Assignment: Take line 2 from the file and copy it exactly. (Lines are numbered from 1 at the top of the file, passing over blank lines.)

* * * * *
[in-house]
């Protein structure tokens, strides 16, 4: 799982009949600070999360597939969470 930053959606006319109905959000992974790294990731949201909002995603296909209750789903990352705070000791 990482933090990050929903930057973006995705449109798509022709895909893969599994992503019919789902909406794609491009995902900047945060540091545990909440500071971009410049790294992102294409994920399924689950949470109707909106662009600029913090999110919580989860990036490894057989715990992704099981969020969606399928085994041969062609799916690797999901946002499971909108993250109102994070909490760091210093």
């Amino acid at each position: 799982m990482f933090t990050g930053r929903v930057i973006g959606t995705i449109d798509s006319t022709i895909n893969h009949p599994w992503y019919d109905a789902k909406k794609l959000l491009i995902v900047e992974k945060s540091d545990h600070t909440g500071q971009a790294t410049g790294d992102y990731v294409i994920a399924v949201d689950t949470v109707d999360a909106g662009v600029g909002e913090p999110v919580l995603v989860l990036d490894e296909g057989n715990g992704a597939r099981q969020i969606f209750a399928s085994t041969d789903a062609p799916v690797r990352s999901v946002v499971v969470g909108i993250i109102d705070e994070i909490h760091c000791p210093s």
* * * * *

């Protein structure tokens, strides 16, 4: 799982009949600070999360597939969470 930053959606006319109905959000992974790294990731949201909002995603296909209750789903990352705070000791 990482933090990050929903930057973006995705449109798509022709895909893969599994992503019919789902909406794609491009995902900047945060540091545990909440500071971009410049790294992102294409994920399924689950949470109707909106662009600029913090999110919580989860990036490894057989715990992704099981969020969606399928085994041969062609799916690797999901946002499971909108993250109102994070909490760091210093």